After 10 days of rest, the trial of Laurent Gbagbo and Charles Blé Goudé resumed on Monday, November 14, at the International Criminal Court (ICC). However, the hearing was soon adjourned, the expected witness being absent because he “missed his plane.”
There was a chaotic resumption of the trial of Laurent Gbagbo and Charles Blé Goudé on Monday, November 14, in The Hague. In addition to technical translation concerns, a bigger problem awaited the court this morning. As soon as the hearing opened, Presiding Judge Cuno Tarfusser deplored the absence of the witness, who “missed his plane” and only arrived today on Dutch territory. To understand the reasons for this hiccup, the judge sought explanations from the Victims and Witnesses Unit, not hiding his concerns: “How could a witness accompanied by an ICC official miss his plane?”
The public did not learn any more about this because the justification was provided in private session.
The hearing is adjourned
Back in public session, Judge Tarfusser announced the postponement of the hearing. In order to be able to start early tomorrow morning, the trial chamber also took the opportunity to make its decision on the defense’s request. Gbagbo’s team had asked that the examination of Witness 483 be postponed. The reason was that the defense could not prepare properly, as the transcript of the witness’s interview transmitted by the prosecutor’s office was not adapted because it included passages in Liberian English, which were not very comprehensible.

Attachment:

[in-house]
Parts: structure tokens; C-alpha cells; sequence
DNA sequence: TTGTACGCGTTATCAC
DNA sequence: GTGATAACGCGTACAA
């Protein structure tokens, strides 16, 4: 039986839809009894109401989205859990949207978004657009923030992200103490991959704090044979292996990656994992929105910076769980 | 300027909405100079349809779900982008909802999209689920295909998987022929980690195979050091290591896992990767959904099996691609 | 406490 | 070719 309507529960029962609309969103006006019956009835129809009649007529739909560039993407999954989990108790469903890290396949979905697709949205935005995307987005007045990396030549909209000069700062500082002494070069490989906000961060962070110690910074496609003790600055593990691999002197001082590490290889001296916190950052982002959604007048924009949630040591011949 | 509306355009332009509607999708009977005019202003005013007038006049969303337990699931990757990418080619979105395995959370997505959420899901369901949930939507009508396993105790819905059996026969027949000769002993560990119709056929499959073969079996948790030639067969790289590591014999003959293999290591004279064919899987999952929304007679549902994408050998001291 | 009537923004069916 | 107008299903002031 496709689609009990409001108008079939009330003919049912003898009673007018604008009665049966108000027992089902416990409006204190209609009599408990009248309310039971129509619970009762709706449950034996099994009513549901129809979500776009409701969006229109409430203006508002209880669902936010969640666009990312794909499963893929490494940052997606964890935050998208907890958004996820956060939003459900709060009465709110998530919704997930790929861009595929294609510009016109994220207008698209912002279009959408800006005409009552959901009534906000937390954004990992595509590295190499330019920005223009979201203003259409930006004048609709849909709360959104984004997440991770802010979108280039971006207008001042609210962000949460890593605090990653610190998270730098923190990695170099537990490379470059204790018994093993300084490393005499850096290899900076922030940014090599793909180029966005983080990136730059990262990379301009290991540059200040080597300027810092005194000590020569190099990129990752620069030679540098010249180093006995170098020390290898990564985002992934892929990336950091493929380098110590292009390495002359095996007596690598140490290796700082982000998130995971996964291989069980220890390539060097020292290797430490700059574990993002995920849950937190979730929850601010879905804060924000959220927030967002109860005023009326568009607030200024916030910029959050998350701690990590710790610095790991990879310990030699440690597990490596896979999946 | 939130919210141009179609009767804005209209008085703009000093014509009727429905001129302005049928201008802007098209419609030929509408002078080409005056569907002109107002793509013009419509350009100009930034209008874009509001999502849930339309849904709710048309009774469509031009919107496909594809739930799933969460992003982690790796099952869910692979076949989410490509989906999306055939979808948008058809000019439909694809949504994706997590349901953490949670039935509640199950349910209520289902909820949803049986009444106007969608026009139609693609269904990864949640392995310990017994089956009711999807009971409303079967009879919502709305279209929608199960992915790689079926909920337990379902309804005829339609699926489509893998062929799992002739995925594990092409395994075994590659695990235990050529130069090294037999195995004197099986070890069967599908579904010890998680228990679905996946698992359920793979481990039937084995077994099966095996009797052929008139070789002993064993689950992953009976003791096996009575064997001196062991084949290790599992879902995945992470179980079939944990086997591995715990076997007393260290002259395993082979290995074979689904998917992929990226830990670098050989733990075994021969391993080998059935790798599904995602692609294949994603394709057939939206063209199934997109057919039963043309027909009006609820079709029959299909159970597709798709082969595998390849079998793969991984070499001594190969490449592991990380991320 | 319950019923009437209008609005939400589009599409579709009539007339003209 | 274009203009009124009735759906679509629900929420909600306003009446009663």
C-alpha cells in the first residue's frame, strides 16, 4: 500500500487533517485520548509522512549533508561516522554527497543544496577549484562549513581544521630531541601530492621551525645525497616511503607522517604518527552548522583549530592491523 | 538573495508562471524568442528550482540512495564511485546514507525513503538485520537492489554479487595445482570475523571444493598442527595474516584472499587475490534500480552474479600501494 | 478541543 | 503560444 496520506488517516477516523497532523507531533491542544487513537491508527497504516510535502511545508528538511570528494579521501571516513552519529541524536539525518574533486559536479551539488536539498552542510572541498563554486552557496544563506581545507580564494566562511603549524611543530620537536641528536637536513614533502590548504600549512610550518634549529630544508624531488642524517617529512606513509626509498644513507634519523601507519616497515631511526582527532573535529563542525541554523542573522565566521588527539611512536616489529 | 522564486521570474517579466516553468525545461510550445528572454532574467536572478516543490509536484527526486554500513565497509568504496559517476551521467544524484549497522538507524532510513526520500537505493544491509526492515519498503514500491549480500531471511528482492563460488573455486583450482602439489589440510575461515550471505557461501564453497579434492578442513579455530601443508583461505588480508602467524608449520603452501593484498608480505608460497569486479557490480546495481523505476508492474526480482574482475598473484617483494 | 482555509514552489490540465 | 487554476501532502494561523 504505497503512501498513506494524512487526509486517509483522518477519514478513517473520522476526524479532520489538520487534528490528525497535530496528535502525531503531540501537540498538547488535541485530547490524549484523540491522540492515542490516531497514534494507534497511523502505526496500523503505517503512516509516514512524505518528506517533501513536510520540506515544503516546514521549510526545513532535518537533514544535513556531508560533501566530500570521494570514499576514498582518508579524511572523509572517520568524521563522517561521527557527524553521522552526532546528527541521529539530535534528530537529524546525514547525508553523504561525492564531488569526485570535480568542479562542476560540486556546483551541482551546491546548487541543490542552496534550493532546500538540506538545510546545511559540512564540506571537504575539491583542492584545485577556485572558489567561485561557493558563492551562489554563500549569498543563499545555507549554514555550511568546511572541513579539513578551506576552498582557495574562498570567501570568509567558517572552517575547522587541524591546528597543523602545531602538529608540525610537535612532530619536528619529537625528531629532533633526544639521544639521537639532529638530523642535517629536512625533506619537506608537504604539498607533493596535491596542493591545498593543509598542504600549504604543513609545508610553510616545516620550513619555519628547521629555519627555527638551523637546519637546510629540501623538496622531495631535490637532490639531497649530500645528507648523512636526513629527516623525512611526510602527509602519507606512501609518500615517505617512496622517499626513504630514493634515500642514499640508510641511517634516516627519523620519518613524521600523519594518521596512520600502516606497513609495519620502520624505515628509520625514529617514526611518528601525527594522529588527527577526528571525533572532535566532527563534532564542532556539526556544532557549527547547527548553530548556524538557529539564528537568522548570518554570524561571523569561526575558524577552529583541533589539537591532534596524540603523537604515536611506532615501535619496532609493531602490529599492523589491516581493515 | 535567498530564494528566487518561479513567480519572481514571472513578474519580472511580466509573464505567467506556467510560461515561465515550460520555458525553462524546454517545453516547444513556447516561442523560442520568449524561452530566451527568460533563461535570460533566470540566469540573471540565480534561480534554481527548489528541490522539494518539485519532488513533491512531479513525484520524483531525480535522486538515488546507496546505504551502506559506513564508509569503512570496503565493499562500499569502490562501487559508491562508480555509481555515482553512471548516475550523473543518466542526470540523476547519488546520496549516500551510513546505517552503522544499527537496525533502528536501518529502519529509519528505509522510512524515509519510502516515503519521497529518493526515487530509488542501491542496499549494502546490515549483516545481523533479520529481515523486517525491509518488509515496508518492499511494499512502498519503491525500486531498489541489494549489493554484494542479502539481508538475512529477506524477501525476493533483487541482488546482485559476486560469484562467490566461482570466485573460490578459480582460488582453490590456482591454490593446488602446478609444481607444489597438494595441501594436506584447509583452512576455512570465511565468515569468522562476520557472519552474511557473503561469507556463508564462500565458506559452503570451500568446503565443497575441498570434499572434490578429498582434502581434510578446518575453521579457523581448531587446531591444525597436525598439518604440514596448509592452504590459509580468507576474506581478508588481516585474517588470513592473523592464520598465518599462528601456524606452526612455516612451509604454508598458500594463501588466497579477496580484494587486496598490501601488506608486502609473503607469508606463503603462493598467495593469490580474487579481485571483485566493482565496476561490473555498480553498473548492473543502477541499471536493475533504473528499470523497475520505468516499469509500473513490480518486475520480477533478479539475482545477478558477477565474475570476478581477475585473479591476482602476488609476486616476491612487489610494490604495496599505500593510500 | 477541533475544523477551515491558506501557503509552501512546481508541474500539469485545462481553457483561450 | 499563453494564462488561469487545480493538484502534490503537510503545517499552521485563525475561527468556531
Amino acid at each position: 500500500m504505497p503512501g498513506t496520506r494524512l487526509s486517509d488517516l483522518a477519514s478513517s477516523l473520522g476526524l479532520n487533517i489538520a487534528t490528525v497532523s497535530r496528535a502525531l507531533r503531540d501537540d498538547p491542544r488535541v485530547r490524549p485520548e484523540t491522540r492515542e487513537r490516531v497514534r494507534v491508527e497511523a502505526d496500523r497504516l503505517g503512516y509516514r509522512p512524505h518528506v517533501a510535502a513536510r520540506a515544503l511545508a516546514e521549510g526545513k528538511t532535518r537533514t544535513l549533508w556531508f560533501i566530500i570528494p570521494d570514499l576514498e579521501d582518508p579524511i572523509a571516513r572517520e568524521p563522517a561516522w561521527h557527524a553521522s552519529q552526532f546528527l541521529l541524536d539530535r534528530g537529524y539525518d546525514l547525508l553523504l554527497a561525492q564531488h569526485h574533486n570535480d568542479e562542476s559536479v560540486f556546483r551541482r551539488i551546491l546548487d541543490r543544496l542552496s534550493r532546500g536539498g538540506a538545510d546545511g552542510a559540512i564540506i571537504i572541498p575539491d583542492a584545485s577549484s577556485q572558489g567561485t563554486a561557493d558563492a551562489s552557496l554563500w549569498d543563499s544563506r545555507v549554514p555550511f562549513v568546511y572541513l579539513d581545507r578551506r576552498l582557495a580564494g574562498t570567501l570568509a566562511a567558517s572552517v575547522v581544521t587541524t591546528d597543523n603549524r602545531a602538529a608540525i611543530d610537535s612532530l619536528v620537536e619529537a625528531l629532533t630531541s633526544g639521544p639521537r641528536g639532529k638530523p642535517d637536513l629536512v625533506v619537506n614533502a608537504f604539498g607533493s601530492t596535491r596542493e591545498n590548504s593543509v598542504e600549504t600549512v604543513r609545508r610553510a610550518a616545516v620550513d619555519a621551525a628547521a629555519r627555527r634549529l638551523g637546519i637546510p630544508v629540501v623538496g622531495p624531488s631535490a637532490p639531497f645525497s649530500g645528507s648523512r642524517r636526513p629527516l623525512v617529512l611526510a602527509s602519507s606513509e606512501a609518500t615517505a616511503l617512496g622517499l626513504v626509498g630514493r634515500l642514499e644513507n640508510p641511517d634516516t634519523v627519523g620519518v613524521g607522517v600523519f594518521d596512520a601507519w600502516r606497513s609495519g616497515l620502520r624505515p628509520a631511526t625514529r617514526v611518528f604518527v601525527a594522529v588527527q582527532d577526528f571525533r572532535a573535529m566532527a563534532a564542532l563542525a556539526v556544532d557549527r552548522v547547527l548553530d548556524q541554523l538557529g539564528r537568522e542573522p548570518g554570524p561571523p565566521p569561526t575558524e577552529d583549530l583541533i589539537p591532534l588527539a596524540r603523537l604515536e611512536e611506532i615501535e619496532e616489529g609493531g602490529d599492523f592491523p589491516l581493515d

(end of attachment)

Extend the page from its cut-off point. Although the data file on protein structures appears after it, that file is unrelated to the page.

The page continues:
The chamber regretted that this request by the defense had been made so late because the appearance of Witness 483 had been expected for a very long time. It therefore rejected the application, while publicly deploring the attitude of the prosecution. Indeed, if the French translation was transmitted “on time,” this was not the case with the English translation (non-Liberian English), which was provided only after a request by the defense on November 9, 2016.
Before he closed the hearing, the Judge Tarfusser also gave the trial schedule for 2017. It should be noted that, given the increase in the number of cases at the ICC from the beginning of next year, the hearings in the Ivorian case will be more disparate and the breaks longer.
Laurent Gbagbo and Charles Blé Goudé are charged with four counts of crimes against humanity, including murder, rape, and other inhumane acts, or – in the alternative – attempted murder and persecution. The accused allegedly committed these crimes during post-electoral violence in Côte d’Ivoire between December 16, 2010 and April 12, 2011.
This summary comes from Ivoire Justice, a project of Radio Netherlands Worldwide (RNW), which offers monitoring and commentary on the ICC’s proceedings arising from the post-election violence that occurred in Cote d’Ivoire in 2010-2011. It has been translated into English for use on International Justice Monitor.